Natalie wears a Niqab and a Hijab and is a convert to Islam. On the 30th of June,  she was standing outside a bus stop in Leeds with her two children, aged 1 and 3 years old.  Natalie described to us how an elderly gentleman started to shout abuse at her for no apparent reason and came close to her reaching out at her Niqab.

Natalie said that the man stopped short of assaulting her in front of her two children and he said that someone “should rip that thing off our face.” He also said that Natalie, (who was born in the UK and whose family is English), should, “leave our country and go home.” All of these comments were heard by the young children who were crying as they saw their mother being abused.

The abuse continued with no respite as the perpetrator stated that Natalie was a “foreign bastard“, “looked like Hitler“,  and that she “was good at breeding.”

Natalie said nothing, fearing for her safety and did not move until he gave up and she ignored him until his bus arrived. She waited for another bus and by that time other people had arrived.

After the perpetrator had gone, Natalie’s 3-year-old asked her why he was so mean. She talked a little with her son and he started praying for the man by saying ‘Allah’ a few times in a child ‘sing-song’ manner and Natalie noticed that a woman at the bus stop started to back away on hearing her child and with a look of fear on her face.

Natalie’s words also express the impacts on families and on children who see their mother humiliated and targeted in front of them. These are her words and her story of the daily ritual of humiliation and abuse she receives.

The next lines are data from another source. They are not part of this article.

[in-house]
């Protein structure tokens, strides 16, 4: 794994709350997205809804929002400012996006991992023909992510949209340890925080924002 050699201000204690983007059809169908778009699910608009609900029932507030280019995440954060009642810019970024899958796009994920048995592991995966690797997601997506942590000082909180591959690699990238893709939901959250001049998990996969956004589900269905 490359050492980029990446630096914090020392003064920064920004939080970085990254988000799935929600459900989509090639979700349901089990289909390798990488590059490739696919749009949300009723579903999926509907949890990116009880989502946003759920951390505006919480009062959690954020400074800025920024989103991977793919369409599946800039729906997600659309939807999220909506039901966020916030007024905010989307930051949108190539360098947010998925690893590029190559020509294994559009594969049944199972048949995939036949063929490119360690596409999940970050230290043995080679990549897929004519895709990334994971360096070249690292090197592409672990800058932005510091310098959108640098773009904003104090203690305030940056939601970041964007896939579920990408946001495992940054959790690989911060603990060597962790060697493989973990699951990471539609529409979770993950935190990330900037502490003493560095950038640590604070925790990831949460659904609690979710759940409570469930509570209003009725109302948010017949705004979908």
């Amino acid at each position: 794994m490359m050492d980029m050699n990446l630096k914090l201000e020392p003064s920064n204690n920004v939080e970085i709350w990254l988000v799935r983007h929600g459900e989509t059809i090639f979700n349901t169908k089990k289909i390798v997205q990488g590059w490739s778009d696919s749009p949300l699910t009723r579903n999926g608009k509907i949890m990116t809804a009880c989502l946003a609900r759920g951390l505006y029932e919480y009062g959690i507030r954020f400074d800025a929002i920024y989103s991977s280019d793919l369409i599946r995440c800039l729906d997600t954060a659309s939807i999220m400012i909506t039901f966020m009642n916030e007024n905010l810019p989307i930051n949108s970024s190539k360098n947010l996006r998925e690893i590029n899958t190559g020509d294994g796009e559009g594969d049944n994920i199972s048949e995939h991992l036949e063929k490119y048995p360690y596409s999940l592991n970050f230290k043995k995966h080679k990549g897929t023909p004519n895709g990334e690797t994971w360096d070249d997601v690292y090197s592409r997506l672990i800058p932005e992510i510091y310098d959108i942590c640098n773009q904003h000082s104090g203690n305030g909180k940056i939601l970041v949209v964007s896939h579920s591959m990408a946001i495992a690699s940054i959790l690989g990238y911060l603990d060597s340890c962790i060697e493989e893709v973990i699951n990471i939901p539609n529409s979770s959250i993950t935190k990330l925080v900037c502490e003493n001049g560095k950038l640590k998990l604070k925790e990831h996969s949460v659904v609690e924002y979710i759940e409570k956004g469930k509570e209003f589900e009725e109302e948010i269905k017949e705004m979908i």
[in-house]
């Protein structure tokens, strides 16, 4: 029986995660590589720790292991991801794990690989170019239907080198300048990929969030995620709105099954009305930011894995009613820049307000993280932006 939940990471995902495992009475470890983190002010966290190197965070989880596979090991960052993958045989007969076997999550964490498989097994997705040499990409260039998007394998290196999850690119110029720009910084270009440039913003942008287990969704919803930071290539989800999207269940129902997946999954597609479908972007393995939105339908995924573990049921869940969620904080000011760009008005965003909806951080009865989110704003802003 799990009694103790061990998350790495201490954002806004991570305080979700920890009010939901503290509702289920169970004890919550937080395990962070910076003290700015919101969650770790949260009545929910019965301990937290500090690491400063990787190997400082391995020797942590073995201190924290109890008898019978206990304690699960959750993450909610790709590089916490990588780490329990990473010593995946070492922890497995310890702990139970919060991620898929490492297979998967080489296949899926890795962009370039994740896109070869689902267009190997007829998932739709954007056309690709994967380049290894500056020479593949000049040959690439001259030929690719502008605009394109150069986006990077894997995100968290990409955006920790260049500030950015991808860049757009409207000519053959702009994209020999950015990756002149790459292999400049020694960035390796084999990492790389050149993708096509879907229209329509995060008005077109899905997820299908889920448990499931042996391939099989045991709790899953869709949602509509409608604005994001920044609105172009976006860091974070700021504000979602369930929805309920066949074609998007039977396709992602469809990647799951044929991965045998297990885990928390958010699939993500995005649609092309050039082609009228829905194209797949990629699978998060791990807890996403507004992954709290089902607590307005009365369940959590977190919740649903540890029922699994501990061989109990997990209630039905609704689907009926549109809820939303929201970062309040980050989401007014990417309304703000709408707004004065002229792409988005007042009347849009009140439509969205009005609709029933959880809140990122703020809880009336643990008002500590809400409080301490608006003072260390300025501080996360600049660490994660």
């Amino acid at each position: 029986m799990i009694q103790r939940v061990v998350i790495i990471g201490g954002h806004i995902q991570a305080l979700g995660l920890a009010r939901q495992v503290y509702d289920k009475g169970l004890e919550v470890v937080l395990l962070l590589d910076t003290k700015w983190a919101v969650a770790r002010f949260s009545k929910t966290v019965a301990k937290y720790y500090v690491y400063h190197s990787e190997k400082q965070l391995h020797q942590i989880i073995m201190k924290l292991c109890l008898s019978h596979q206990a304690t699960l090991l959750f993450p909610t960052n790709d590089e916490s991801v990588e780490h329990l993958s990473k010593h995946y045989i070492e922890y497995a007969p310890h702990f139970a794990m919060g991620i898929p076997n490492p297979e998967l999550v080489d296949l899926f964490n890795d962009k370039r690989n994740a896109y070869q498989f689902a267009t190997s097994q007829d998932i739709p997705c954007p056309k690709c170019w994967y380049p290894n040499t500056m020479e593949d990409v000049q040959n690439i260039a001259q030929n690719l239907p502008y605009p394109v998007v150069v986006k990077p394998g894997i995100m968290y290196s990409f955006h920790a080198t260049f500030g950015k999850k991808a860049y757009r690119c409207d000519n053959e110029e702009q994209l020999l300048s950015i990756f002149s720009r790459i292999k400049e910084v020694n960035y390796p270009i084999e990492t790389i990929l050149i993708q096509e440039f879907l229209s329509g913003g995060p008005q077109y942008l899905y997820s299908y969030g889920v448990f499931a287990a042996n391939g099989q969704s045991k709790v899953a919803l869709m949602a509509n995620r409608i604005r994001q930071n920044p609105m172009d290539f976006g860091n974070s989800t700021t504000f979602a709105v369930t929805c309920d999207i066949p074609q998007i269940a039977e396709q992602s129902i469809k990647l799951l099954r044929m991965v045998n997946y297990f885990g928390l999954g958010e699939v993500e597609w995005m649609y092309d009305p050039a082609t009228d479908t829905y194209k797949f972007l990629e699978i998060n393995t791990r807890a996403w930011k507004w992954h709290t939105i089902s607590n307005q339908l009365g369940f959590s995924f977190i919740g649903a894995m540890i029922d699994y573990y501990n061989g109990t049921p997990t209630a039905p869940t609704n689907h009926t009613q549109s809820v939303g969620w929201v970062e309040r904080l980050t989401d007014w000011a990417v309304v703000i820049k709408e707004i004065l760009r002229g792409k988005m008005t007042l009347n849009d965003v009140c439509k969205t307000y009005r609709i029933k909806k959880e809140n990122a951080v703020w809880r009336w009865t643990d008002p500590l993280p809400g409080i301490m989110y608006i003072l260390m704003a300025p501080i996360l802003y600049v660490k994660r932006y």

“When we got off our bus and into Leeds bus station, another woman passed us and as she did so, she looked me in the eye and called me stupid with much scorn in her face. My lad was very confused by this. He tried asking me questions and talking about it, but he is 3 years old, he’s expressive skills are a little lacking.

On our final bus home, he had a huge tantrum. The likes of which he’s never had before, with screaming and crying and kicking and trying to bite me. After he calmed down he said sorry and that he didn’t know why he’d done that and he was scared of getting into trouble. He’s a good boy, Mashallah, and I understood that he’s built up emotions from the days dramas had exploded out of him in that instance. I then showed him that not all people are mean, as he apologised to the people on the bus, they were all smiling at him and thankful for his apologies, one even praised me on my parenting, which worked some way towards relaxing him. He didn’t sleep well that night, but he’s fine now.

I’m reporting this, not for attention or to cause trouble, but in the hopes that by making a report, it might go some small way towards improving the standards of education in the Yorkshire area (and the whole of the UK insha’Allah). I do not dislike these people who have upset my son, rather I feel for them as their education in their youth has likely not worked to help their understanding of diversity. Even these days, diversity studies are normally focused on the younger generations. Heck, even my education in secondary school of Islam was bias (and I’m 27), so I can fully understand some people’s prejudices.

I am used to people giving me abuse because of my faith and how I dress, even my colour to some extent, (I’m white British), but my children don’t deserve that. It’s left me feeling unsure about taking them out again. We’ll certainly not be going far from home anytime soon.

I hope that by sharing experiences, good might occur. Insha’Allah.”